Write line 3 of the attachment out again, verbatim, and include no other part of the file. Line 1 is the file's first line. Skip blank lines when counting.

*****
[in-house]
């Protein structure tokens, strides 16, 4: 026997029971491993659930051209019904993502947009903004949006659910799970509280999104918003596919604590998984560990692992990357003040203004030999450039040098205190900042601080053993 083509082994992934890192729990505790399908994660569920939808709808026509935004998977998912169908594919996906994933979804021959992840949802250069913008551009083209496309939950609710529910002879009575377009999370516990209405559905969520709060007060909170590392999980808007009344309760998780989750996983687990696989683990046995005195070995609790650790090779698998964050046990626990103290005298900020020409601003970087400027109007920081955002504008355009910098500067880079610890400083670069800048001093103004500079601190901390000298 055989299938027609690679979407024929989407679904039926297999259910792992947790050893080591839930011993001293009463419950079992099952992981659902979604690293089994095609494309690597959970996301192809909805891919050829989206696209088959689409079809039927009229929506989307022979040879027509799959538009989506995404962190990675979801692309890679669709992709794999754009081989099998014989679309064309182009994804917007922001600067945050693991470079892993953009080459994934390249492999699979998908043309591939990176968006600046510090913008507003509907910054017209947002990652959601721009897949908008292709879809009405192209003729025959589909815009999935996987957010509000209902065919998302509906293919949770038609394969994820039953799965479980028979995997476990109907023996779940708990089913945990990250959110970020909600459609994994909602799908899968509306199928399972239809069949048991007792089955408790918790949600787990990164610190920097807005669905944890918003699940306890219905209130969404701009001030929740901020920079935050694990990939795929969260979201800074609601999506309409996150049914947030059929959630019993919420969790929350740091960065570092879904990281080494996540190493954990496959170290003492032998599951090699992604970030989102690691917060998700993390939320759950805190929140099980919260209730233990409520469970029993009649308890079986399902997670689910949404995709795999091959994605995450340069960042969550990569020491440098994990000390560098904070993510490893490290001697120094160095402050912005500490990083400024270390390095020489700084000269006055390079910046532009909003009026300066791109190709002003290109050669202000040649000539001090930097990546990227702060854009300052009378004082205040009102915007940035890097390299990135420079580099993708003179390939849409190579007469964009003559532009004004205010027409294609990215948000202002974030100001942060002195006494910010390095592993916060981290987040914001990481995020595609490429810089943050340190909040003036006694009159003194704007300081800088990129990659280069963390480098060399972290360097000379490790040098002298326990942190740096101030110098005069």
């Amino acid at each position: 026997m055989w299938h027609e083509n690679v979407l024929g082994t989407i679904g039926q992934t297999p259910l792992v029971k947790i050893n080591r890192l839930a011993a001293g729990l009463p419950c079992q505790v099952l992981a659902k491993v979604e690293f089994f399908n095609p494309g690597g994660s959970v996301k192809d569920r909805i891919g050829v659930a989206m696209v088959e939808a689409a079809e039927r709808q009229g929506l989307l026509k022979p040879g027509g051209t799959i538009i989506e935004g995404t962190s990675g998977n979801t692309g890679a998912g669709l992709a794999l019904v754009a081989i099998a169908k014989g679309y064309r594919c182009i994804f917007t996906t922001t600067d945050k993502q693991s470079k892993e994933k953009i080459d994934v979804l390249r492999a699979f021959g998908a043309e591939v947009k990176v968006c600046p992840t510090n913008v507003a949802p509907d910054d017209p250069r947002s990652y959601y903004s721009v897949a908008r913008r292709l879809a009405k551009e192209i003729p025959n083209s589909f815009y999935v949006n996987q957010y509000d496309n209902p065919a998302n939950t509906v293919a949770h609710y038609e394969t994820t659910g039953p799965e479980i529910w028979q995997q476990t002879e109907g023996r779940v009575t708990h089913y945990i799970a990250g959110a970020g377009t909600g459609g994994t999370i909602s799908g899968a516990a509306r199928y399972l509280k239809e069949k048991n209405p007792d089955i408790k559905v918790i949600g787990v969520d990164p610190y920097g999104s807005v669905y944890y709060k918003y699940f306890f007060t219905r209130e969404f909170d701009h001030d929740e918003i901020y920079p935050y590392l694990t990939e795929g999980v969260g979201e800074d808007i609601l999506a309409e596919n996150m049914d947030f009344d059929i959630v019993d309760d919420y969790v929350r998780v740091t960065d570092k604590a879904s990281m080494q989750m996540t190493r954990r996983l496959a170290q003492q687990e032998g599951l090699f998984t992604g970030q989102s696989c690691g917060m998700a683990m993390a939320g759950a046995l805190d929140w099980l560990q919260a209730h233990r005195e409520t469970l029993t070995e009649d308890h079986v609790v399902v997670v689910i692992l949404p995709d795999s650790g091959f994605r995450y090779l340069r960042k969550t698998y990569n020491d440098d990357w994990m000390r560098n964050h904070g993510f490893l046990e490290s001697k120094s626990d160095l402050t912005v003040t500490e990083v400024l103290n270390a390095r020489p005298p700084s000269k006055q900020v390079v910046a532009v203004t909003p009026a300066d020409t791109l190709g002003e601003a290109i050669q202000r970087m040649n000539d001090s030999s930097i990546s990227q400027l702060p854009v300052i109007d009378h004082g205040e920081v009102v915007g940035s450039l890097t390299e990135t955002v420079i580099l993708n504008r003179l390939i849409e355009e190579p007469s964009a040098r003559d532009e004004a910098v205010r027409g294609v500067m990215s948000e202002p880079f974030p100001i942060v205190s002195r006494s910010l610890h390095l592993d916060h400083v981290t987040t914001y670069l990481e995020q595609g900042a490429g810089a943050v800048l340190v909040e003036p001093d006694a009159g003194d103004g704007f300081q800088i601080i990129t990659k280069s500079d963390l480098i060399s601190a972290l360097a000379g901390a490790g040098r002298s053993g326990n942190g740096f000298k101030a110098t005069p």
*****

């Amino acid at each position: 026997m055989w299938h027609e083509n690679v979407l024929g082994t989407i679904g039926q992934t297999p259910l792992v029971k947790i050893n080591r890192l839930a011993a001293g729990l009463p419950c079992q505790v099952l992981a659902k491993v979604e690293f089994f399908n095609p494309g690597g994660s959970v996301k192809d569920r909805i891919g050829v659930a989206m696209v088959e939808a689409a079809e039927r709808q009229g929506l989307l026509k022979p040879g027509g051209t799959i538009i989506e935004g995404t962190s990675g998977n979801t692309g890679a998912g669709l992709a794999l019904v754009a081989i099998a169908k014989g679309y064309r594919c182009i994804f917007t996906t922001t600067d945050k993502q693991s470079k892993e994933k953009i080459d994934v979804l390249r492999a699979f021959g998908a043309e591939v947009k990176v968006c600046p992840t510090n913008v507003a949802p509907d910054d017209p250069r947002s990652y959601y903004s721009v897949a908008r913008r292709l879809a009405k551009e192209i003729p025959n083209s589909f815009y999935v949006n996987q957010y509000d496309n209902p065919a998302n939950t509906v293919a949770h609710y038609e394969t994820t659910g039953p799965e479980i529910w028979q995997q476990t002879e109907g023996r779940v009575t708990h089913y945990i799970a990250g959110a970020g377009t909600g459609g994994t999370i909602s799908g899968a516990a509306r199928y399972l509280k239809e069949k048991n209405p007792d089955i408790k559905v918790i949600g787990v969520d990164p610190y920097g999104s807005v669905y944890y709060k918003y699940f306890f007060t219905r209130e969404f909170d701009h001030d929740e918003i901020y920079p935050y590392l694990t990939e795929g999980v969260g979201e800074d808007i609601l999506a309409e596919n996150m049914d947030f009344d059929i959630v019993d309760d919420y969790v929350r998780v740091t960065d570092k604590a879904s990281m080494q989750m996540t190493r954990r996983l496959a170290q003492q687990e032998g599951l090699f998984t992604g970030q989102s696989c690691g917060m998700a683990m993390a939320g759950a046995l805190d929140w099980l560990q919260a209730h233990r005195e409520t469970l029993t070995e009649d308890h079986v609790v399902v997670v689910i692992l949404p995709d795999s650790g091959f994605r995450y090779l340069r960042k969550t698998y990569n020491d440098d990357w994990m000390r560098n964050h904070g993510f490893l046990e490290s001697k120094s626990d160095l402050t912005v003040t500490e990083v400024l103290n270390a390095r020489p005298p700084s000269k006055q900020v390079v910046a532009v203004t909003p009026a300066d020409t791109l190709g002003e601003a290109i050669q202000r970087m040649n000539d001090s030999s930097i990546s990227q400027l702060p854009v300052i109007d009378h004082g205040e920081v009102v915007g940035s450039l890097t390299e990135t955002v420079i580099l993708n504008r003179l390939i849409e355009e190579p007469s964009a040098r003559d532009e004004a910098v205010r027409g294609v500067m990215s948000e202002p880079f974030p100001i942060v205190s002195r006494s910010l610890h390095l592993d916060h400083v981290t987040t914001y670069l990481e995020q595609g900042a490429g810089a943050v800048l340190v909040e003036p001093d006694a009159g003194d103004g704007f300081q800088i601080i990129t990659k280069s500079d963390l480098i060399s601190a972290l360097a000379g901390a490790g040098r002298s053993g326990n942190g740096f000298k101030a110098t005069p």